I'm always anxious when I see a new build and then hear that the project started with an existing old hot rod because I love old barn finds and survivor cars from back in the day. When I spoke to Gary Bennett about shooting this five window, and saw its nostalgic appearance, I figured it had been a '50s or '60s build. Despite its stunning reconstruction, my heart sank a little. This only proves that you shouldn't judge a book by its cover because when he sent me a CD full of pictures of the Deuce on the day he bought it, my (selfish) fears proved unfounded. Sure it may have been rodded farther back in the past, but what Gary purchased was an '80s-built rod that hadn't stood the test of time, and he's done a heck of a job bringing it to what it is now.
Found in the classified section of a local newspaper, Gary went to look at it and found it to be channeled, full fendered, and possessing a definite '80s-scallop paint scheme and Pro-Star wheels. The owner bought it in North Carolina and had driven it 600 miles home to Arkansas, and then seemingly left it in his garage for the next nine years. Paying significantly less than the asking price, Gary figured he'd scored a good deal, and set out on the drive home. Since his good friend, Rodney Payne, of High Gear Hot Rods, was located on the route home, he ran it by the shop for a second opinion. As Gary puts it, "He looked the car over and, trying to be gracious about it, told me the car had some problems and that it wasn't very safe to drive. I took a chance and drove the rest of the way home. The steering column was welded to the steering box and the front axle was rubbing on the frame."
By now Gary was deciding whether to just fix the problems and enjoy the car, or undertake a full rebuild. He called another friend, an old-time hot rodder, and again asked for an opinion. This time the response wasn't quite as gracious as the first. "He looked the car over and asked me: 'What in the hell was on the car that I actually thought was worth anything!' I didn't know what to say. Maybe the steering wheel, as it was billet and I could use it on another car? I am glad he was so blunt with me because it made me so mad I wanted to show him what could be done with the pieces I had." Immediately, Gary tore the coupe down, keeping pretty much just the motor, transmission, and body, selling some parts and retaining some that may get used on a beater in the future.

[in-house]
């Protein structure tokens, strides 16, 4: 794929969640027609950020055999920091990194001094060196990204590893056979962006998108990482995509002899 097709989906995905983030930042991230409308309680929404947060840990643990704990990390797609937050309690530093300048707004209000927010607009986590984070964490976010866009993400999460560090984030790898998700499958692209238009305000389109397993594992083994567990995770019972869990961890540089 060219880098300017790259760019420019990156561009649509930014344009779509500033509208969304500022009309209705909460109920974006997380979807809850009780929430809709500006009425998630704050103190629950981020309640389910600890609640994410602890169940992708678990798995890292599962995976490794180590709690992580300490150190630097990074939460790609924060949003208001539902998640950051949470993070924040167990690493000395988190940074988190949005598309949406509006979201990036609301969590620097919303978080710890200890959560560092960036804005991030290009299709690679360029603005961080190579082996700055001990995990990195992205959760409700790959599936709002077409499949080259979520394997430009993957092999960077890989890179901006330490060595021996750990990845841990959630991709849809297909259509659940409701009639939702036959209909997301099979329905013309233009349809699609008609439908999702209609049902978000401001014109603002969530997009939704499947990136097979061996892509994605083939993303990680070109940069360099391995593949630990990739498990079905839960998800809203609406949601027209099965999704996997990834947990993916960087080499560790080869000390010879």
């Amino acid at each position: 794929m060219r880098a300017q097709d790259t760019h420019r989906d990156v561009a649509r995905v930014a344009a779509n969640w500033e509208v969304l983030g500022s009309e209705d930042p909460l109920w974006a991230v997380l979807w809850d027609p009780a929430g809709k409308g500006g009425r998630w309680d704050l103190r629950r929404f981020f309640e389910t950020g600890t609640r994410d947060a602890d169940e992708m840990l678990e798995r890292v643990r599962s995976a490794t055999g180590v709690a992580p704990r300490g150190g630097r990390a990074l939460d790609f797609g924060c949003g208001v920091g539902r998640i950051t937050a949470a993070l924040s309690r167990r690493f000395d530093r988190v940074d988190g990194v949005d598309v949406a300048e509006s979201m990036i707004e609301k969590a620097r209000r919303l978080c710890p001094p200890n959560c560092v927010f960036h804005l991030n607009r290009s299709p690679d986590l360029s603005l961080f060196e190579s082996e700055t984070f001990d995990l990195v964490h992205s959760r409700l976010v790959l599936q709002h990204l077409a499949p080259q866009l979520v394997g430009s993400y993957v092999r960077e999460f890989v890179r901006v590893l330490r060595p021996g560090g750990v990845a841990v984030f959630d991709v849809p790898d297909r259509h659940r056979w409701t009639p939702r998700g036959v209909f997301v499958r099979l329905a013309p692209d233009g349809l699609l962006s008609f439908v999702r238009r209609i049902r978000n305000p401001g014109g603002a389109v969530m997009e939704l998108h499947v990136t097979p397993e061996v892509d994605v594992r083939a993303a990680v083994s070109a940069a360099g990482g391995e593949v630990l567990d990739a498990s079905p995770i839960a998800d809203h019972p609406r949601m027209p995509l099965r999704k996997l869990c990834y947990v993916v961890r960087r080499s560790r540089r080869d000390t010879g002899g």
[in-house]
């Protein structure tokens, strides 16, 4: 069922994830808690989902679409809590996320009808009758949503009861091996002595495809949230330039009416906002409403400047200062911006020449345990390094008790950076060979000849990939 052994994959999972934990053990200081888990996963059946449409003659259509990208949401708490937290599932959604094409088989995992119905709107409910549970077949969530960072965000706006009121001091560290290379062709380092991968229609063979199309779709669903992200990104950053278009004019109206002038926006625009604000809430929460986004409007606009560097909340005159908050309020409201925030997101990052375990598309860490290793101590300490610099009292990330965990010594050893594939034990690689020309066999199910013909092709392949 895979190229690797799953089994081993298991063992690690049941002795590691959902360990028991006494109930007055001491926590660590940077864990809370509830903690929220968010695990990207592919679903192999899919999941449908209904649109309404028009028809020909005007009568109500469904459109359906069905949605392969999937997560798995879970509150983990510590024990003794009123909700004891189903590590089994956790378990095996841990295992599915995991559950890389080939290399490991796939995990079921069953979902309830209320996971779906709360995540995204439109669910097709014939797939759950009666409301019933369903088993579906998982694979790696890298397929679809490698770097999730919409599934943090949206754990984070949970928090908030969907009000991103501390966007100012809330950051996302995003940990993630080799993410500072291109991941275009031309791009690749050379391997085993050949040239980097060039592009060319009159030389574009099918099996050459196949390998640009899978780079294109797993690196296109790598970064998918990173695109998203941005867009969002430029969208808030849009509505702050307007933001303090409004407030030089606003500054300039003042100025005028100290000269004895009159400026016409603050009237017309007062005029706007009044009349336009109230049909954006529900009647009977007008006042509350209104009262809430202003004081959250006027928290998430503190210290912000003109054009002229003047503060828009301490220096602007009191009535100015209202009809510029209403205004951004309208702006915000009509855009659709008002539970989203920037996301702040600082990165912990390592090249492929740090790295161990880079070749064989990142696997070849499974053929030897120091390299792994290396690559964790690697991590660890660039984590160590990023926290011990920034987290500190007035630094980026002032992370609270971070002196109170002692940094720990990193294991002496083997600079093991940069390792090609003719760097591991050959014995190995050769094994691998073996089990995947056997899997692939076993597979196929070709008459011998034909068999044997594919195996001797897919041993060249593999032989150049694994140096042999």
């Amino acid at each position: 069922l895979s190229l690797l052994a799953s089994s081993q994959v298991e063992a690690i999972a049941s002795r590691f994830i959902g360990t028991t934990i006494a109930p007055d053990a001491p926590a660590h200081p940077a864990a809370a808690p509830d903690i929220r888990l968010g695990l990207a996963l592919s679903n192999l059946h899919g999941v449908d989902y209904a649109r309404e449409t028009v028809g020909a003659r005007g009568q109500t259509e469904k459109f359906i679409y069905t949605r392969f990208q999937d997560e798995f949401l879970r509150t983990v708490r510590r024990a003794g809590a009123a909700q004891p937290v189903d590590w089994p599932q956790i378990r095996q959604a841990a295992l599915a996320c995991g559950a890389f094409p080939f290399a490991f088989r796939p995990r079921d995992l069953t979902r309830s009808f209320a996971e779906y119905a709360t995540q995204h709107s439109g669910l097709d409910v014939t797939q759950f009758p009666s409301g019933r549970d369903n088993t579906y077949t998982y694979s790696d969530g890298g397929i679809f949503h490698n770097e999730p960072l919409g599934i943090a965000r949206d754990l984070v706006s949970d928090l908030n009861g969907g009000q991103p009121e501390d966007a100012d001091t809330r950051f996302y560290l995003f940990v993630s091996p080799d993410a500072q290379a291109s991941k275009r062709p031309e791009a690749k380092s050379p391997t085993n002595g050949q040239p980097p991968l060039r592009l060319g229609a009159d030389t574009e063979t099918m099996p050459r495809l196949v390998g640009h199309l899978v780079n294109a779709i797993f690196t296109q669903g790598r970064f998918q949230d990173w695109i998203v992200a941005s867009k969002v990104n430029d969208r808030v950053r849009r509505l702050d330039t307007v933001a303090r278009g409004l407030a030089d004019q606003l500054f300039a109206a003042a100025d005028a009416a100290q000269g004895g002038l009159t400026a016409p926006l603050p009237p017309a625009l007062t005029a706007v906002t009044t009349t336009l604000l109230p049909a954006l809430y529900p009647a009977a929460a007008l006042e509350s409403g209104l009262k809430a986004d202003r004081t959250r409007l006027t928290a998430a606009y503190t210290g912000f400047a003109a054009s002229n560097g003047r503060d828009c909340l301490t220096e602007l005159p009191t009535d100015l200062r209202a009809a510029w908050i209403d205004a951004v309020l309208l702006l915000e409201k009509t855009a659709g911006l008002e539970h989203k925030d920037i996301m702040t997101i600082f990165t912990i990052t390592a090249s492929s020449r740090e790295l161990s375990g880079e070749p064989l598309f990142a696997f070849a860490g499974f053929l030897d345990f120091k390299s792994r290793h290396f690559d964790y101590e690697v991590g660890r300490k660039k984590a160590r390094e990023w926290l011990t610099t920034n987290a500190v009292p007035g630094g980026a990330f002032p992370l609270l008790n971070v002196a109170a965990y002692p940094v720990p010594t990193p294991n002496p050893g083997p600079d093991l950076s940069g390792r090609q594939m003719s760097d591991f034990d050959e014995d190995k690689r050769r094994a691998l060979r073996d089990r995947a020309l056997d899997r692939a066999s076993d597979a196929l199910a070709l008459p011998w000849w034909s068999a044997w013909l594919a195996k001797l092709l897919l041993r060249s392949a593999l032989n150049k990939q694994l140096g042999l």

A chassis was purchased from H&H Hot Rods and uses a pair of original 'rails, while a new floor, firewall, and rear quarters came from Brookville. Gary unchanneled the body and let fresh sheetmetal in where required, removing the rear quarters and old fenders that had been welded and leaded to the body, and installing the new quarters. Then the coupe sat for around a year while Gary contemplated the style in which he wanted to build it. "My 'gracious' friend, Rodney, helped me with the final design, where we aimed for an early '60s look, from the custom-mixed paint to the white and gold tuck 'n' roll interior. We had many discussions on whether to run a hood or not, knowing no hood meant having a special motor in there. I really needed to use the small-block Chevy that I already had, so we decided to go with no hood, but make the motor a little different." That "different" includes Retrotek 6x2 Nostalgic EFI, a Vertex distributor, a Powermaster alternator disguised as a generator, Technostalgia Olds valve covers, and a set of rare Fenton cast-iron headers with dual outlets that were run on NASCAR Chevys in the late '50s.